However, notwithstanding the author’s entertaining accounts of his various trials and tribulations and his undoubted contribution to King’s memory and worldwide appreciation of King’s work, it is Martin Luther King who, inevitably, is the star of this book. His impact was such that we still tend to hang on (and re-read) every word whenever he is quoted. We sense some of the author’s excitement when he made a late discovery of sermons and other materials in Correta’s basement. These included a manuscript of King’s Nobel acceptance speech:

“I struggled to control my emotions as I grasped the significance of King’s text……“I want to accept this award on behalf of a civil rights movement which is moving with determination and a majestic scorn for risk and danger to establish a reign of freedom and a rule of justice”

But, as is well known, despite his outstanding qualities, King was no angel. This places him in good company with many other outstanding figures, of course. One of the author’s early challenges, for example, was how to deal with the delicate question of King’s suspected plagiarism during his student years. A storm predictably blew up when the “revelation” leaked out in a somewhat disorganised manner, but it blew over. King was something of a magpie with his borrowings from scripture and other writings for his sermons and speeches. But his delivery, and the context of the times, breathed new life into these passages. His greatest speech drew from various other speeches he had previously given, and these in turn included a few acknowledged “borrowings” (for example, the reference to “freedom must ring from every mountainside”). And that speech is, of course, etched in the memory of everyone who has heard it. The author ends the book:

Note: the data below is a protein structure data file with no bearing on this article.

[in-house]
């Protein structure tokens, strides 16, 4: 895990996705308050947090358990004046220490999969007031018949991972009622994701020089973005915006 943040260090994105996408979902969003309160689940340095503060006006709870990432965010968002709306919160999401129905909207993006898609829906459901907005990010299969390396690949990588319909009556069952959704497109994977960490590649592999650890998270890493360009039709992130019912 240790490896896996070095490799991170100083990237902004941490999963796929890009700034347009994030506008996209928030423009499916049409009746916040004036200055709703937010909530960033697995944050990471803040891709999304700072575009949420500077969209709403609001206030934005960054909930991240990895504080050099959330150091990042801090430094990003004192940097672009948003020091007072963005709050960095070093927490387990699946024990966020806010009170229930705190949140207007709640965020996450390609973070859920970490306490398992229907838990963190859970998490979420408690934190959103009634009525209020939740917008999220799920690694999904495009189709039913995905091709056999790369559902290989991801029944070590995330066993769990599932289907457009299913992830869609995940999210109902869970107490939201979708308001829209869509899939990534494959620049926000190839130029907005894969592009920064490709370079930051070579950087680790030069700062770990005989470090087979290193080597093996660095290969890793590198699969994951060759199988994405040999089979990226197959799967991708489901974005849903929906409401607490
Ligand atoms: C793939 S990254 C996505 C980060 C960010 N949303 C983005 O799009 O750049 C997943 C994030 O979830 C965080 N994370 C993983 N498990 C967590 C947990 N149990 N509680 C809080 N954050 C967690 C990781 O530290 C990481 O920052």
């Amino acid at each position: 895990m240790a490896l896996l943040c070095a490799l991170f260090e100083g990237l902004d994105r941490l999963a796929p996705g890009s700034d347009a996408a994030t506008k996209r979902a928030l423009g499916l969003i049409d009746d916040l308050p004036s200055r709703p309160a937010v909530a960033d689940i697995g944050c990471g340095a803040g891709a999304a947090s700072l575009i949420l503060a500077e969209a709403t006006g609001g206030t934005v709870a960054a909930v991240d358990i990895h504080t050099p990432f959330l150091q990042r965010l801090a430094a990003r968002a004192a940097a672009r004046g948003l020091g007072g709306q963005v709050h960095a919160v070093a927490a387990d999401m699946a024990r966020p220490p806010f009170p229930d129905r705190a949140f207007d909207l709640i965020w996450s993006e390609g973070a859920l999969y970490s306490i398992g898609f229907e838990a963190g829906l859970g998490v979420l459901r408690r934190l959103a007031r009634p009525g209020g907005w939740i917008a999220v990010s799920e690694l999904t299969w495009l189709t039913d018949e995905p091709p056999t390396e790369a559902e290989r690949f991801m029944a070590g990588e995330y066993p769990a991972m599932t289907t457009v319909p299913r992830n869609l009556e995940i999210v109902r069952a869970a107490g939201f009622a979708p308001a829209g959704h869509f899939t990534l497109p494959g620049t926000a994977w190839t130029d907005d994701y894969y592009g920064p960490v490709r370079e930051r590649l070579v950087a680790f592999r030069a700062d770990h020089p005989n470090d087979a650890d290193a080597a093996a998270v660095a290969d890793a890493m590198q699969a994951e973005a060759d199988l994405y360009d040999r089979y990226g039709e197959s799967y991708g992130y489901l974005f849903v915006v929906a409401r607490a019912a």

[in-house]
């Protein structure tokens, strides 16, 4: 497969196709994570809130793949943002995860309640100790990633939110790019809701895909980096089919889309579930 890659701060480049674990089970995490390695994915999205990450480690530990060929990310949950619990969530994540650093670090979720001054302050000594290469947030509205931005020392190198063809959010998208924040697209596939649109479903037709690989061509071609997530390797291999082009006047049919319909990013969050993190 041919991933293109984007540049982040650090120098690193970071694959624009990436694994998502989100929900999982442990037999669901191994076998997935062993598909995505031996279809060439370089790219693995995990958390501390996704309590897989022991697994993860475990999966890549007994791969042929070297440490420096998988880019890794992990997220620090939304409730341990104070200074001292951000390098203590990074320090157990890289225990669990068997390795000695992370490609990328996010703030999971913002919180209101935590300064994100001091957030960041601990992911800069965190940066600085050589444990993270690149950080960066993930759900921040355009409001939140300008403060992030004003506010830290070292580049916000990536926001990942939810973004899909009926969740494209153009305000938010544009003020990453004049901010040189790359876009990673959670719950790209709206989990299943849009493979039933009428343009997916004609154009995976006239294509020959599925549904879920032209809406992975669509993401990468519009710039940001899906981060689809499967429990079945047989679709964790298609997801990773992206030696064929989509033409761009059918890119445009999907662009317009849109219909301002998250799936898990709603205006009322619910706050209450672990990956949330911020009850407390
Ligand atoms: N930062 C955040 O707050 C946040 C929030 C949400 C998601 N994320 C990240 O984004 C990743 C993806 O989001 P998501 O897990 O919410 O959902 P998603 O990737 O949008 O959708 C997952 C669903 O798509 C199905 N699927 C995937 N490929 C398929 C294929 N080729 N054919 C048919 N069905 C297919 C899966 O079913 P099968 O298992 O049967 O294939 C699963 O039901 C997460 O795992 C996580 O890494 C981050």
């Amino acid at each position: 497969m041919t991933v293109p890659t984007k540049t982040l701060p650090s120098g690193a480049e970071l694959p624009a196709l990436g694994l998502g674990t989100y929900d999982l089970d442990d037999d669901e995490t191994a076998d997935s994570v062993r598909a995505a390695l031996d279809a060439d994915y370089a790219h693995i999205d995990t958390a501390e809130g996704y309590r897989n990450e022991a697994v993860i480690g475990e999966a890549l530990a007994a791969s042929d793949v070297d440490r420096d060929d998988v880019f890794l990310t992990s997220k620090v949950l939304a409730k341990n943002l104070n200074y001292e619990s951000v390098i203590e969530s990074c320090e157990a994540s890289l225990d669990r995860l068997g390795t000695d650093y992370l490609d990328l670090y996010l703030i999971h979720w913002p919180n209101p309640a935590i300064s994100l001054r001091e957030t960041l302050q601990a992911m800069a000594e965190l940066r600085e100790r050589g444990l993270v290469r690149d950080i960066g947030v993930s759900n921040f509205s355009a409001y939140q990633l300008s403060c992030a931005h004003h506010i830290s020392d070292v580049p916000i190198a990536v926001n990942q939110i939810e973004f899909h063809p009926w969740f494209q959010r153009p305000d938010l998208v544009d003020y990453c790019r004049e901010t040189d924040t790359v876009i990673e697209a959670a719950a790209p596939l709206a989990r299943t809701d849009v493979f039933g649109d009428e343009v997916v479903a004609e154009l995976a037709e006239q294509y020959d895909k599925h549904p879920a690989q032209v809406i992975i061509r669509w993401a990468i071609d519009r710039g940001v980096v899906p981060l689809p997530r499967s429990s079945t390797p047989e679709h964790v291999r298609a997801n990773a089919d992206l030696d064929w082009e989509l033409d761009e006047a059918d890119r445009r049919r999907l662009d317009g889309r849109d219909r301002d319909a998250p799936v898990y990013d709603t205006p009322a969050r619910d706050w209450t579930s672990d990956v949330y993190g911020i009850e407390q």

“His Dream still endures in the freedom struggles of our time and all our future freedom struggles. We can imagine him speaking of the day when freedom will ring in “every village and every hamlet” throughout the world and thereby “speed up that day when all of God’s children” “will be able to join hands and sing in the words the old Negro spiritual, Free at last, free at last. Thank God Almighty, we are free at last.”

The fundamental dignity of the man, through the pages of this book amongst other things, still shines through the mists of time and the power and simplicity of his message echoes, loud and clear, down the decades.

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Note:  This article gives the views of the author, and not the position of USApp– American Politics and Policy, nor of the London School of Economics.

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Roger McCormick is the Director of the Sustainable Finance Project at the London School of Economics and Political Science, and a Visiting Professor at LSE. He is also the author of Legal Risk in the Financial Markets (Oxford University Press, 2nd ed. 2010). He retired from full-time private legal practice in 2004, having practised law in the City of London for nearly thirty years. Read reviews by Roger.